Despite not having their usual army of volunteers in the Kitchen either, Chef Janin still manages to prepare and serve healthy and delicious meals. From normally working with a crew of 15 down to 4, Janin kept all the food services going for COTS. “I do well under pressure,” commented Janin. “I thrive best in chaotic situations. I don’t mind skiing up the hill!”

In a prior role, Janin was the manager at a popular restaurant chain. One day, her boss asked her to ask the homeless man sleeping in front of the restaurant to move along. “I said to myself, well not without bringing him a cup of coffee first,” reflected Janin. When she returned back inside after talking with him and giving him a warm cup to go, her boss said to Janin that she should go work at a food bank, rather snidely. And Janin thought to herself, you know that is a very good idea.

Janin reflected:

“I remember standing in food lines with my mom. I understand the struggle. It is hard right now. My mom struggled, worked three jobs, I know the feeling of not having. I like being in the position to help people. This work feeds my soul. If people need someone to talk to, solve problems, we will put our heads together and help. We have resources here to help. I love my job every day,…every day.

When you sit down for one of my meals, I want you to forget that you are homeless in that moment. You are at peace with delicious food made with love. Food can be a form of meditation and healing. This is what I want for my community.”

Having worked in the kitchen with Janin, Chuck shared that Janin refuses to turn anyone away for a meal even if they show up after the kitchen closes, and she will always give them something to eat. Always. And before COVID, she could often be seen sitting with some of the shelter residents during mealtime just talking and getting to know them and building a relationship. She is truly a hero!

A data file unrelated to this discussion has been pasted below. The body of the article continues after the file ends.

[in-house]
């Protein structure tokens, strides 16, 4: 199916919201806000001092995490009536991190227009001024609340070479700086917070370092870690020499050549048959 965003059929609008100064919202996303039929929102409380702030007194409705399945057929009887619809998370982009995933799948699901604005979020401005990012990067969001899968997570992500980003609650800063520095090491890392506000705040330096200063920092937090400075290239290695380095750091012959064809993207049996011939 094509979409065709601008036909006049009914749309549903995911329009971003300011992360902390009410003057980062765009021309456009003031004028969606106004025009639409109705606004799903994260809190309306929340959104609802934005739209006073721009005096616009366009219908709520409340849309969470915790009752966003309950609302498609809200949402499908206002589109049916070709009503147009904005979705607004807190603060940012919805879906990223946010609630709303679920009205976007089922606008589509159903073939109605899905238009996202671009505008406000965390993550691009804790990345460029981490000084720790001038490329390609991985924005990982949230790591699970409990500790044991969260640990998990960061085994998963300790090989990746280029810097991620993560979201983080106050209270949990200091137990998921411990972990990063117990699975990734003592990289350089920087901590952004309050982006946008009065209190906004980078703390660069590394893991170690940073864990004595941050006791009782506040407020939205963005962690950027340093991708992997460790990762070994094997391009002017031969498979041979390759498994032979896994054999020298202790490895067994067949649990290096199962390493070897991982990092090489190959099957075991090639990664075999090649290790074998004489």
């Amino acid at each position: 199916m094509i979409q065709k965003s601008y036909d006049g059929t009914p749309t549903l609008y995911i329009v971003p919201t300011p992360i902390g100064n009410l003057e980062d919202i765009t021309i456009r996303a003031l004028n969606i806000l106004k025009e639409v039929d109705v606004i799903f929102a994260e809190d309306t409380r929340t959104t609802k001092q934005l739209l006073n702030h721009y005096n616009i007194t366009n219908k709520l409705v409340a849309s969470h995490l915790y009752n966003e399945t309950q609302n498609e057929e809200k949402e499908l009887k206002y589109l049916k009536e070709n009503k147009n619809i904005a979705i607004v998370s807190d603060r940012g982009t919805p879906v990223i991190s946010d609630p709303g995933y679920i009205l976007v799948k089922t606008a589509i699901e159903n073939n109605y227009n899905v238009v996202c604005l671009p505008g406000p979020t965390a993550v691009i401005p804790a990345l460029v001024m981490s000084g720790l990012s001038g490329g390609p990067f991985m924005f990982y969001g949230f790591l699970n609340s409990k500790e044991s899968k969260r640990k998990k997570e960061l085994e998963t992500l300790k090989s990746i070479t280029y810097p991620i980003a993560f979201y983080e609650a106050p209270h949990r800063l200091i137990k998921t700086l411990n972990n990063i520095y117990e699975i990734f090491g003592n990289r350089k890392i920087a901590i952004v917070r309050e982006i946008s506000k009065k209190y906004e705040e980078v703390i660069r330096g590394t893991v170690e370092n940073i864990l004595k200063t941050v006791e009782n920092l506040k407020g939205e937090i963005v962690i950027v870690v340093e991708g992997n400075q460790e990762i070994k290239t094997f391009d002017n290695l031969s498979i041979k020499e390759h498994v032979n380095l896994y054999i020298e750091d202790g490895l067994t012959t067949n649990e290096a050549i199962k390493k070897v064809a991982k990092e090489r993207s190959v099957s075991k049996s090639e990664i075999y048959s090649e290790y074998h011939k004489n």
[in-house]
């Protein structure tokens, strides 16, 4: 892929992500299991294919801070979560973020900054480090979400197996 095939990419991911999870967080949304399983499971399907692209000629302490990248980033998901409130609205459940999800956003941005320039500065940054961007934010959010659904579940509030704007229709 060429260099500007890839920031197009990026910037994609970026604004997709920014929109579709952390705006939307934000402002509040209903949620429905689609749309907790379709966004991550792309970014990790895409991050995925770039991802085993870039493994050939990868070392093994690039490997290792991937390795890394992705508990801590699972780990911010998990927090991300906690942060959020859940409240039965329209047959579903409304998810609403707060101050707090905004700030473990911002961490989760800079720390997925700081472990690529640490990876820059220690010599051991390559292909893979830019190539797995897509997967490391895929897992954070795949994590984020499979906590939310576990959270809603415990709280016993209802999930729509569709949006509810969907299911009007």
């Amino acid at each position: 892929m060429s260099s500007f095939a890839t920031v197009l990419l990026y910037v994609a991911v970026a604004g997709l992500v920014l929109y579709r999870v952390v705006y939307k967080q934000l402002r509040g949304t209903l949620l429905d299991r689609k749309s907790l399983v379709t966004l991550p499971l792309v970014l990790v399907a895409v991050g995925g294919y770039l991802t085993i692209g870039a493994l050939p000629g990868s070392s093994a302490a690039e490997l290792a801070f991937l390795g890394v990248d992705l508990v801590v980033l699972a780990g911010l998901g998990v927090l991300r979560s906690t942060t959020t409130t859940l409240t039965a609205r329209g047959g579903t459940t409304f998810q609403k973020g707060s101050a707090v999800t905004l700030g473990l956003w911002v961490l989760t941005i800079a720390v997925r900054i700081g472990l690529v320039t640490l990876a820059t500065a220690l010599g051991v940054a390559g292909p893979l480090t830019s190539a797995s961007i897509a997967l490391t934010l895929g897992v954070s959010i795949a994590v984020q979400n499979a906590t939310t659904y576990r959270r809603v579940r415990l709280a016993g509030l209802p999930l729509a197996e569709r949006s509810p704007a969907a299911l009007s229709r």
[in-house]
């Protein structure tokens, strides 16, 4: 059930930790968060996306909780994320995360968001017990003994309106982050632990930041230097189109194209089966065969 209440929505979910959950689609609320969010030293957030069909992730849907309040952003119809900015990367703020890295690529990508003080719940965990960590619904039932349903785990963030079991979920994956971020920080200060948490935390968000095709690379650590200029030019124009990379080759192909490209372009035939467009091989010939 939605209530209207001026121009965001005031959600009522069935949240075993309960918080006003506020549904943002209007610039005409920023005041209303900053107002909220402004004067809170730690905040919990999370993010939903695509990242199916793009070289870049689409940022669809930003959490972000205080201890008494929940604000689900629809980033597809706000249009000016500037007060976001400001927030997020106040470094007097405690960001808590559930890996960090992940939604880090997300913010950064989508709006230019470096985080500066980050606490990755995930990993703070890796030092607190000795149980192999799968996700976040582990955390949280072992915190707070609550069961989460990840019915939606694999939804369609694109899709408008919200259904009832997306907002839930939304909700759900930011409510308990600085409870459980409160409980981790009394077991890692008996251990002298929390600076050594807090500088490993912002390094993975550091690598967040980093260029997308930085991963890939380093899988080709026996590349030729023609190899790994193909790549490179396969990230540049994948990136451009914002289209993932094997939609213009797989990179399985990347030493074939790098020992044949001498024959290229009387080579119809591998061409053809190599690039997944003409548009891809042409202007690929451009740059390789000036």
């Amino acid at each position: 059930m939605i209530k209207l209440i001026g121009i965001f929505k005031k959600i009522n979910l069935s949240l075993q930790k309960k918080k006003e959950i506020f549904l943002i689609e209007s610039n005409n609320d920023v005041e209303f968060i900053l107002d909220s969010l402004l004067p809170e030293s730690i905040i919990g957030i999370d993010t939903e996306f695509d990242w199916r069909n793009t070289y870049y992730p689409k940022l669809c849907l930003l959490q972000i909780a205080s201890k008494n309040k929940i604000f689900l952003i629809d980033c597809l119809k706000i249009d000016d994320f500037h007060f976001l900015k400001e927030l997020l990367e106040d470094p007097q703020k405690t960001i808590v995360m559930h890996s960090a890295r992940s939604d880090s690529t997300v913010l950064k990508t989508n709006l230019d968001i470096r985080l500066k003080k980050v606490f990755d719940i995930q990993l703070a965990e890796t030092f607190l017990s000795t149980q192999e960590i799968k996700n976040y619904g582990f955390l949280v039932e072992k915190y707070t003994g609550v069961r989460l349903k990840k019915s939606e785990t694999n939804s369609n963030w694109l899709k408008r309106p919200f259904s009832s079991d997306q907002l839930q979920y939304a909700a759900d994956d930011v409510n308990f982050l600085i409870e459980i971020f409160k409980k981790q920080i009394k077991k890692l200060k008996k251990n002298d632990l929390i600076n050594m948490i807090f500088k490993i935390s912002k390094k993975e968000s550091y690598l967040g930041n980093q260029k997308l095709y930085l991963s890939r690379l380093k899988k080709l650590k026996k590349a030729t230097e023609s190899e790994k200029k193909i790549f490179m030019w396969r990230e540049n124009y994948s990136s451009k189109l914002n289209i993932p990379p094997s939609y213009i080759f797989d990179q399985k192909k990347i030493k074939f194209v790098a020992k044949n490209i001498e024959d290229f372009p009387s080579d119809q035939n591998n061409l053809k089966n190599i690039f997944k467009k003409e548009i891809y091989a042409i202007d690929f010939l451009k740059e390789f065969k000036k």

Visit COTS today to learn more about their programs.





The Show Must Go On!

The East Bay Center for the Performing Arts (the “Center”) in Richmond, CA has long been a client of PRG. The Center provides access to the arts to over 4,000 kids ages 3 – 18 through instruction in dance, music, theater and digital arts. Historically, instruction is done in both in the schools in Richmond, as well as at EBCPA’s beautiful site in the historic Winter’s Building in downtown Richmond.

Reaching nearly 9 months into COVID, we are thrilled with their abilities to support their many student families and their move to a virtual instruction model to keep the youth in Richmond performing and dancing, maintaining their expressive outlets to inspire during these difficult times. During this unprecedented year, the Center also went above and beyond to find support for basic living essentials.

Rapid Program Pivot

When COVID hit, the Center recognized quickly staff had to rethink their approach in order to continue their services. Miraculously, within a week or so, 90% of their programs and services were converted into a virtual educational platform. It was a steep learning curve for the staff and faculty with regards to technology, and the transition, while short, was not without its bumps. The team worked diligently to get Faculty set up to be able to work from home, and students were supported and educated on how they were going to receive instruction from home. The local schools did their best to get laptops to students in need, and the Center set up times for students to safely pick up instruments they would be borrowing for the foreseeable future.